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“Urban areas have become death traps for thousands of civilians,” says a new report issued by the United Nations Secretary-General ahead of the first World Humanitarian Summit, which opens May 23, 2016, in Istanbul. The report describes the widespread use of explosive weapons in towns and cities as “the largest killer of civilians in conflict.” It follows an unprecedented plea by Ban Ki-moon and the president of the International Committee of the Red Cross for countries to “stop the use of heavy explosive weapons in populated areas.”

Remains of the Luhansk airport terminal in eastern Ukraine, which was destroyed by repeated use of explosive weapons. © 2014 Human Rights Watch

Over the past year, Human Rights Watch has documented the unacceptably high civilian toll from the use of these weapons in countries such as Iraq, Libya, Syria, Sudan, and Yemen.

Explosive weapons with wide-area effects are especially problematic. These include heavy weapons such as large aircraft bombs and ground-launched artillery shells and mortar projectiles that cause death and damage over a wide area. They also include weapons that deliver multiple munitions or explosive warheads over a large area, such as Grads and other rockets from multiple launch rocket systems, and inherently inaccurate weapons such as “barrel bombs.”

A roundtable planned for the summit seeks commitments to “uphold the norms that safeguard humanity.” It challenges “high-level leaders” to “prevent civilian harm resulting from the use of wide-area explosive weapons in populated areas” and to avoid using civilian infrastructure, such as schools, for military operations.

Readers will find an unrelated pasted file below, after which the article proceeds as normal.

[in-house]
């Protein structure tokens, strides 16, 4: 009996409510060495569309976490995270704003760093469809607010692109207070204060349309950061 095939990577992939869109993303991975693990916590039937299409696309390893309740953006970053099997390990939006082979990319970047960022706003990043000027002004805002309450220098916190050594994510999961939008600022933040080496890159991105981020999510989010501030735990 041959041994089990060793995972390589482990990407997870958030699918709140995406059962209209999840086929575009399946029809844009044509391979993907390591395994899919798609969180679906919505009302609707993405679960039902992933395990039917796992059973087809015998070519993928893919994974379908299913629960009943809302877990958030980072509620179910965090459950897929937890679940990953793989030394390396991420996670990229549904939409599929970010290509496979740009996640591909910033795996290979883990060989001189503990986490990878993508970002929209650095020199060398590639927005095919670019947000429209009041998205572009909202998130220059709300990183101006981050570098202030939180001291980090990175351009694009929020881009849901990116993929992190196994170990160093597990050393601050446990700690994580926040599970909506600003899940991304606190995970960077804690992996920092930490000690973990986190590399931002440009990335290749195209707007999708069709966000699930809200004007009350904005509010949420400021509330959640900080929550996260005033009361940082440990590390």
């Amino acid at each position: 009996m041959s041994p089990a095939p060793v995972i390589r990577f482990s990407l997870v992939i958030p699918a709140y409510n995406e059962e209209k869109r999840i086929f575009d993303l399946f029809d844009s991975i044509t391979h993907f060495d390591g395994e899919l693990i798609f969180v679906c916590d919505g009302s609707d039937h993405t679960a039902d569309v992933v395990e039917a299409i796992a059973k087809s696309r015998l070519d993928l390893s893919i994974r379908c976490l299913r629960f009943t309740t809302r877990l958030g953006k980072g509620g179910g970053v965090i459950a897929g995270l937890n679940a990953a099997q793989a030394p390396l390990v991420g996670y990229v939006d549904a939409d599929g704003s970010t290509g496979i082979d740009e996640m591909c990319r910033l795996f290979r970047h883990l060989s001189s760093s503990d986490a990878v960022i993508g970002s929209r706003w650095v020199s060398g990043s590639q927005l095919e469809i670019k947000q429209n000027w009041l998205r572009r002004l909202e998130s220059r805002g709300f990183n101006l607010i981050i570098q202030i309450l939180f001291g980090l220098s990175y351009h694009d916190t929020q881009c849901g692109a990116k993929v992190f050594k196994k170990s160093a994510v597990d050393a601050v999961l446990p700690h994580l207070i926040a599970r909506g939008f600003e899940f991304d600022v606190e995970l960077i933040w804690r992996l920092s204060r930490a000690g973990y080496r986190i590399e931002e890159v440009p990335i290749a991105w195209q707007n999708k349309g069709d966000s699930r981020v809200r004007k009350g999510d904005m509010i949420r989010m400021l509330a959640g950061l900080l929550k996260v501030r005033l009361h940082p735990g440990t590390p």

It’s obvious that all countries should join and adhere to international humanitarian law and human rights treaties and work to ensure compliance. Two types of explosive weapons – antipersonnel landmines and cluster munitions – have been prohibited outright because of their devastating impact on civilians. But states can take action that will ultimately protect more civilians from the harm caused by explosive weapons with wide-area effects. As Secretary-General Ban recommends, countries should not use these weapons in populated areas and should develop a political declaration that countries can join to reinforce the commitment.

As a co-founder of the International Network on Explosive Weapons, Human Rights Watch stands ready to help countries develop a declaration as a step toward solving this predictable but avoidable humanitarian scourge.

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